Some cats, for whatever reason, will stalk your dog. Unless this is 100% in fun and the dog enjoys it as much as the cat, it needs to stop. Here’s how:
First, increase your cat’s play so she can release any stress or energy she may be building up. Use a “thing on a string” so she can chase, bounce, bite and kick at it. Many an indoor cat is a terribly bored cat and bored cats make up cat games. Cat games almost always involve hunting behavior because, well, that’s what cats do.
Do not leave your dog and cat alone unsupervised. Confine them separately. Merely crating the dog doesn’t count (although your dog can be crated when you leave) because the cat can still stalk the dog if she has access to the dog’s crate. You need the cat behind a separate door. Be sure, wherever you put your cat that she has everything she needs in that location – a litterbox, food, water and a cozy place to catnap.
Put a bell on your cat so you can hear her around the house.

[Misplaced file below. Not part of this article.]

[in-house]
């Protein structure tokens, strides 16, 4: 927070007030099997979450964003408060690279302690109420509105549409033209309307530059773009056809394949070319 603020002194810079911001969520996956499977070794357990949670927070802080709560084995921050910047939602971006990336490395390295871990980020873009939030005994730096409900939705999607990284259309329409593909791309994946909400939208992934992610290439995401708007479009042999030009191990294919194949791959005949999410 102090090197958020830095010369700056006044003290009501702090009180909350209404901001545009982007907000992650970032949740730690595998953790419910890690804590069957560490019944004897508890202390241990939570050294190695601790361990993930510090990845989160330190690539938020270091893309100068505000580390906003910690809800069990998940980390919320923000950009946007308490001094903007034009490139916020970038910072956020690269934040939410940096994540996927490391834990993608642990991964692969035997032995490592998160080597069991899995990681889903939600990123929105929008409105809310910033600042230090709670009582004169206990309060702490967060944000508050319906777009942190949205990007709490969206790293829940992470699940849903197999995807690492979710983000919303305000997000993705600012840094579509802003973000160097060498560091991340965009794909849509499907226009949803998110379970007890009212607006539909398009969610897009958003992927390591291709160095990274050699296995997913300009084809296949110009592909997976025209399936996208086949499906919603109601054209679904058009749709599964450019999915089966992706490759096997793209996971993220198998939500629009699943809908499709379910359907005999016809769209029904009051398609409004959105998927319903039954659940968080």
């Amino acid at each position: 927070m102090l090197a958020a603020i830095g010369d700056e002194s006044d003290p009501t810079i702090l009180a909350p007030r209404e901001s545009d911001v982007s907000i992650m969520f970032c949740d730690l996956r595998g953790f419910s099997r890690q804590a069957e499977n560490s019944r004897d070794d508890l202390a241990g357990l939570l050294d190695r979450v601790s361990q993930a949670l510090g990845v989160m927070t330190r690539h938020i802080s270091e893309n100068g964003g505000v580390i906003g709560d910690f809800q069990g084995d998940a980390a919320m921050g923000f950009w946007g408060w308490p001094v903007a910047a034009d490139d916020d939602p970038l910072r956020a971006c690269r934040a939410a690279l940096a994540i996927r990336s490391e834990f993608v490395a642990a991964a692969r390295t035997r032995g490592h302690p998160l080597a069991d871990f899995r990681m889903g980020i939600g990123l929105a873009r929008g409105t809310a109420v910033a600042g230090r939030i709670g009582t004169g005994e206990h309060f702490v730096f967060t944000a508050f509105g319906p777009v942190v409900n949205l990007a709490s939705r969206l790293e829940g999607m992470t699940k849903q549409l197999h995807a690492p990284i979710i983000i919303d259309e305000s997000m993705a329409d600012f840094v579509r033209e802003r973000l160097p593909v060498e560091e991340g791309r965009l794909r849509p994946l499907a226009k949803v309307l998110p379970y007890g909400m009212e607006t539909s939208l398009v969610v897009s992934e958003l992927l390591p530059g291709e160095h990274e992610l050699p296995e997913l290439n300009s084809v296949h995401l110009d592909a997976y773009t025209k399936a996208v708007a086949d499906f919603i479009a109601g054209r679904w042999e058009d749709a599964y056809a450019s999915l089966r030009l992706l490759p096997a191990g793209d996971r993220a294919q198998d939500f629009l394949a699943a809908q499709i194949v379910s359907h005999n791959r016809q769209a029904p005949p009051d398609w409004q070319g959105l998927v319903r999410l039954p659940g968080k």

Only have her out when you can supervise her. Keep a behavior interrupter nearby– a water pistol or plant sprayer filled with plain water. Don’t use a sound correction in this case, since it may serve to correct/stress the dog, who is doing nothing wrong.
When you see the cat focus on your dog and crouch down – say nothing but squirt her with the water. Try to be as sneaky about this as possible. We want her to link her behavior, not your presence, to the water.
Stop squirting the INSTANT the cat withdraws so she knows that when she stops, the water stops.
For serous cases, consider an indoor electronic fencing system – for the cat. By “fencing” a cat out of a room or an area you can guarantee your dog has some peace.
Giving her treats and attention when your dog is around can help replace the stalking with a more friendly reaction to your dog.